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Residents of border town locked in standoff with Iraqi soldiers

KALAK, Iraq—It's a drab little village, pleasant enough when the olive trees are in flower, but mostly it's just sunburned shepherds and their black-faced sheep. Even the locals admit that Kalak is unremarkable—except that it's probably the most dangerous place in all of Iraq.

Pitched above a broad tributary of the Tigris River, Kalak is part of Kurdistan, that broad swatch of northern Iraq that's beyond Saddam Hussein's control. A quarter-mile away, dug into a ridgeline above the town, Saddam's infantry keeps a wary 24-hour watch on the well-armed Kurdish militia stationed in the village.

The standoff has left everyone frightened and nervous. Hair-triggered Iraqi sentries shoot at anyone who ventures too close to their bunkers or trenches, and the broad sloping pastures below their positions are heavily mined. Kalak villagers still jump when they hear that odd and sickening sound—a short, muffled explosion—that tells them another wayward sheep has stepped on a land mine.

Sometimes, heavy rains unearth a patch of Iraqi mines, which tumble downhill into the village. The latest victim was a boy who kicked at a loose mine that ended up on a soccer field.

So many Kalak men have fled the frontier or been killed in battles that women now outnumber men by 8 to 1. Everybody in Kalak, of course, blames Saddam.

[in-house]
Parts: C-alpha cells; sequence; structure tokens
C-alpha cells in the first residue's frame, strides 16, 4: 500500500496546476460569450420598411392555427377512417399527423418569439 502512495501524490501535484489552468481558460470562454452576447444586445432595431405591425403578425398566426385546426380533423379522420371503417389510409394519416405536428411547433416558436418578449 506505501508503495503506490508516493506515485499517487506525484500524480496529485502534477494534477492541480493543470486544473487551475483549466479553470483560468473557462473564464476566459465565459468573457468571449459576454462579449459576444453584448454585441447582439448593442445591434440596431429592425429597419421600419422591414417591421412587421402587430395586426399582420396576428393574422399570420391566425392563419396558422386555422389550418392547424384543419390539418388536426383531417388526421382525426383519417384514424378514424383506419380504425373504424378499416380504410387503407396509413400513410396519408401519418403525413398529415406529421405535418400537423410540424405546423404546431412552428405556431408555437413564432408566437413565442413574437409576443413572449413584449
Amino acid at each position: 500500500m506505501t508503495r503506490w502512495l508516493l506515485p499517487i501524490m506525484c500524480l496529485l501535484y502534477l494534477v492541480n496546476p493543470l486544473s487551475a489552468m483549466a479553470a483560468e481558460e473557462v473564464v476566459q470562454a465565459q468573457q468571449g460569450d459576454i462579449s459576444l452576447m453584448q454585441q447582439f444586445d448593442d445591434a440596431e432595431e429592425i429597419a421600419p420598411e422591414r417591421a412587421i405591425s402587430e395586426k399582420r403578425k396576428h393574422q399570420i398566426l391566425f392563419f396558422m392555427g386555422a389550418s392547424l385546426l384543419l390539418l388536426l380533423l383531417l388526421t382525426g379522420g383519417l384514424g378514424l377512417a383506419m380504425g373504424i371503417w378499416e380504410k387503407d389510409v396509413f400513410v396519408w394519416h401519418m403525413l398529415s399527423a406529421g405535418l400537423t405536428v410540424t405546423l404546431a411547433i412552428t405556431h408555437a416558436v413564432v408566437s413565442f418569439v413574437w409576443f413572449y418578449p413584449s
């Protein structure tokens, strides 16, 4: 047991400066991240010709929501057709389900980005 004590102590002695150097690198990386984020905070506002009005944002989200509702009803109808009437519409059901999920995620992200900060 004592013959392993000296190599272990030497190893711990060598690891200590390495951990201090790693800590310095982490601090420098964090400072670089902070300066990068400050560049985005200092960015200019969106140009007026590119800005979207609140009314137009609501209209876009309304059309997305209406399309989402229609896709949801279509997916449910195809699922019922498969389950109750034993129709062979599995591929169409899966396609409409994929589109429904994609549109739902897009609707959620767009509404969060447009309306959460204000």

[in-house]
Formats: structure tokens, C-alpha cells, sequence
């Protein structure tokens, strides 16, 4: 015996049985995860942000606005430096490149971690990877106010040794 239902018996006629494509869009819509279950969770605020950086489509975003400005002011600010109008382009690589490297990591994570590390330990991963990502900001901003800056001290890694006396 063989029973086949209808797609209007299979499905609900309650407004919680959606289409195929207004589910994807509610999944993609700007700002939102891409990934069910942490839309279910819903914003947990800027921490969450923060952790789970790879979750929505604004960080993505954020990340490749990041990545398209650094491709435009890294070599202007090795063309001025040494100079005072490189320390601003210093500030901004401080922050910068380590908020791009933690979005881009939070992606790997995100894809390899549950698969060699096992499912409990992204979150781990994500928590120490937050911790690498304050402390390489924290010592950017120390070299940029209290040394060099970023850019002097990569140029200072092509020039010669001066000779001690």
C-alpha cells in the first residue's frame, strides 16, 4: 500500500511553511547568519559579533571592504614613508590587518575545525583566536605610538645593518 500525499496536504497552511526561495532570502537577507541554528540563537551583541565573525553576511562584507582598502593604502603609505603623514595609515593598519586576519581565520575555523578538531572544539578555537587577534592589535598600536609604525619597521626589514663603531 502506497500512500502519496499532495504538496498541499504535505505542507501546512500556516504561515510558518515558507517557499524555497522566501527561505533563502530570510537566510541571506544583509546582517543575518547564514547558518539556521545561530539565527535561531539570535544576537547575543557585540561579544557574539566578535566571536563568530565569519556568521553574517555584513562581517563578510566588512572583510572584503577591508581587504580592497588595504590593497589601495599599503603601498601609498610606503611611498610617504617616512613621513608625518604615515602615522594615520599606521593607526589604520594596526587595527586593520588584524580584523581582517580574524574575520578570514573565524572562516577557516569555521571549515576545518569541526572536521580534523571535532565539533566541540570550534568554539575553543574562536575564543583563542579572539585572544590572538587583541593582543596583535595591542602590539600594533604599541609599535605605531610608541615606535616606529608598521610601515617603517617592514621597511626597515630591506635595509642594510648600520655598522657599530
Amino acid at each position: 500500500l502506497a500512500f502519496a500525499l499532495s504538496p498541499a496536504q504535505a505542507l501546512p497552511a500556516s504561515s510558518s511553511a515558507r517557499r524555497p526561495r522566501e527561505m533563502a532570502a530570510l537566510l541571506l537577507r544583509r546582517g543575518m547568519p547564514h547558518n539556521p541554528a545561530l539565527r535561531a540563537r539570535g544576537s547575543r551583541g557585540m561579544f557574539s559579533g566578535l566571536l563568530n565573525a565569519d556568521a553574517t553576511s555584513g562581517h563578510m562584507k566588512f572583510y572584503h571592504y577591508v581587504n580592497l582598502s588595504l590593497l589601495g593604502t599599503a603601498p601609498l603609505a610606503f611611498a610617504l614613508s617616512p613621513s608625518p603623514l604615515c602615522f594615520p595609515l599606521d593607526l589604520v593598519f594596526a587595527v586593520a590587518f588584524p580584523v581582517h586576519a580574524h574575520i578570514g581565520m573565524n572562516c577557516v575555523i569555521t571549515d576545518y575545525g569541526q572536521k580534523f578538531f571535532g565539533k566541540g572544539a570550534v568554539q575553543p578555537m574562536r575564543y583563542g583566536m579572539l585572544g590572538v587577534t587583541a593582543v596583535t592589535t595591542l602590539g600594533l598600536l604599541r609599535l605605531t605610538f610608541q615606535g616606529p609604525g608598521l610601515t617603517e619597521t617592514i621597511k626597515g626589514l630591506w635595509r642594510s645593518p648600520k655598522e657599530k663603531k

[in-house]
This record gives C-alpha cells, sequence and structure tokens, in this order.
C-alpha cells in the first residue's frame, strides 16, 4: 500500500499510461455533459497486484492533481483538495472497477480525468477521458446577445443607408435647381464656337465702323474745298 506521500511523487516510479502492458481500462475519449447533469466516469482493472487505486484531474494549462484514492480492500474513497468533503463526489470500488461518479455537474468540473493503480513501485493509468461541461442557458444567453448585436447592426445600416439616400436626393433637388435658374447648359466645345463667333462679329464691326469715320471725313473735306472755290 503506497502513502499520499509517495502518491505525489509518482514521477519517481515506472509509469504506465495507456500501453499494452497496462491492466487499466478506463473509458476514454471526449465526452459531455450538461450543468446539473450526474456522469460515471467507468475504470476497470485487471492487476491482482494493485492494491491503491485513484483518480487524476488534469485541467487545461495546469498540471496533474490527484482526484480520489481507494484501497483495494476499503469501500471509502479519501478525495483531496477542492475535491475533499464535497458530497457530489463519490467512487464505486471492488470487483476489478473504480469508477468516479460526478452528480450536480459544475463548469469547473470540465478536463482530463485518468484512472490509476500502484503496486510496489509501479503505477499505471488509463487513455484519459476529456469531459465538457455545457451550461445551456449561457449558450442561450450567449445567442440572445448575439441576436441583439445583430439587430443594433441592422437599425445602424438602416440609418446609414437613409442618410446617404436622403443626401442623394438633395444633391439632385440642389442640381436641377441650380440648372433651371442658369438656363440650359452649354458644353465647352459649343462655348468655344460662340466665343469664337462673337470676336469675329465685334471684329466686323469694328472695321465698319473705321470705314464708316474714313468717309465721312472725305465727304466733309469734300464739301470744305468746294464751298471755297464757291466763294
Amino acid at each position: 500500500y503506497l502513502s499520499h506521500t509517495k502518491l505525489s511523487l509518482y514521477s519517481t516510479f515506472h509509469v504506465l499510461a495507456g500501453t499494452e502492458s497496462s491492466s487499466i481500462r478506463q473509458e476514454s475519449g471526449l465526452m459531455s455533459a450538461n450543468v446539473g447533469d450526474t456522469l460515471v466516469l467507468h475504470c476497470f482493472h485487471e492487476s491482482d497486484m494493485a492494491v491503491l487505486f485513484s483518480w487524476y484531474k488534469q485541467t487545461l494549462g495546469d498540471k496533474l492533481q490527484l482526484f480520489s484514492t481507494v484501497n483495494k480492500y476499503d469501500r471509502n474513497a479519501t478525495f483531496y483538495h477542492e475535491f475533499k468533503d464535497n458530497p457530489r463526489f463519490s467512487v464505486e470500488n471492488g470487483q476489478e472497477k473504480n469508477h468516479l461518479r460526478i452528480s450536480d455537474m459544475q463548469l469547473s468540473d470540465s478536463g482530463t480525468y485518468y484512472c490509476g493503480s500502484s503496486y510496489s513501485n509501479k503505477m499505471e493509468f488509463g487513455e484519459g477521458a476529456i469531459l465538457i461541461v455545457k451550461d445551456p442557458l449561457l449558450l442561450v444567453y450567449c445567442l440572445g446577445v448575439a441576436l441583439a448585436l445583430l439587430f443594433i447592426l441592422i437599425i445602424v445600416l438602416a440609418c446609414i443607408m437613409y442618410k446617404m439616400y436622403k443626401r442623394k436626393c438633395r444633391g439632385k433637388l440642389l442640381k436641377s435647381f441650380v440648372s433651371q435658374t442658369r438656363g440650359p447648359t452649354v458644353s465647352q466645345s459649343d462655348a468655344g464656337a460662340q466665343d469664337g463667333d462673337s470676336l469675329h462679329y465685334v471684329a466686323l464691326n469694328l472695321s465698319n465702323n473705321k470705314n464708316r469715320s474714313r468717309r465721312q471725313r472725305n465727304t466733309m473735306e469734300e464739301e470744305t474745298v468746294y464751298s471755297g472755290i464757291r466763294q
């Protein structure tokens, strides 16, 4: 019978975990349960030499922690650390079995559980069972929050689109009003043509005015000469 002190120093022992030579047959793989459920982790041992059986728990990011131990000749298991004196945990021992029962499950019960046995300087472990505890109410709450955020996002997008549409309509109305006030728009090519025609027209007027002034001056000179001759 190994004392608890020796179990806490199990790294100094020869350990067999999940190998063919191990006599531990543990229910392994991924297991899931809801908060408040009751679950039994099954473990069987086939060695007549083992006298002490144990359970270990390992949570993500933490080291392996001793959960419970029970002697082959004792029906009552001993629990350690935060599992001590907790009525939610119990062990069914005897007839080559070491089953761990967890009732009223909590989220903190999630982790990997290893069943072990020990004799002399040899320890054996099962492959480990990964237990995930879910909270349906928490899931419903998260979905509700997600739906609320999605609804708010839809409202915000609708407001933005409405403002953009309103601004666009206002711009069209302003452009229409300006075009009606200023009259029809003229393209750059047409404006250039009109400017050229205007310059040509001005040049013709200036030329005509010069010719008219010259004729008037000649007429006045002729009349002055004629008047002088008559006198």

Aisha Malood was washing some turnips the other day, and the water in her bowl had turned a dark crimson.

"I wish this was Saddam's blood on my hands, Insha'allah," she said, appealing to Allah to make it so. "I'd love to have his blood up to my elbows. I'd slay him myself, and then I'd bury him directly under my outhouse. Only then would the Iraqi people finally be free of him."

Just down the lane, under a pomegranate tree in her backyard, Amina Ahmed was stoking an outdoor oven and turning out thin, crisp wheels of nan, the flat Kurdish bread. She had heard, yes, that Iraqi troopers are now begging local shepherds to bring them bread.

"But those soldiers will get no bread from me," said the 65-year-old widow. "They terrorize us every day, just by being up there on our hills."

"If Saddam came to Kalak, I wouldn't give him bread. I'd give him rat poison. I'd slaughter him."

She squinted, smiled, and then slowly drew a finger across her throat.

Ahmed's mud-walled house overlooks the Zab River, which is rushing fast these days, swollen by the snowmelt from the nearby mountains. The Zab dumps into the Tigris, which, 200 miles downstream, runs right through Baghdad.

The Kurds of Kalak have been battling Baghdad for nearly 35 years. After the 1991 Gulf war and a failed Kurdish uprising, the terrified villagers fled to Iran. When they returned, their Arab neighbors had looted their homes.

"They even took my baby's cradle," said Aisha Malood.

"In the last war, I fled," said the widow Ahmed. "This time, I'm staying put."

The Kurds have driven all the Arabs out of Kalak, which sits just above the 36th parallel, a few miles inside the United Nations no-fly zone. As a village, it's not much to look at—stray dogs, the bleating sheep, some vegetable patches, a few shops and schools, a scattering of low-slung houses.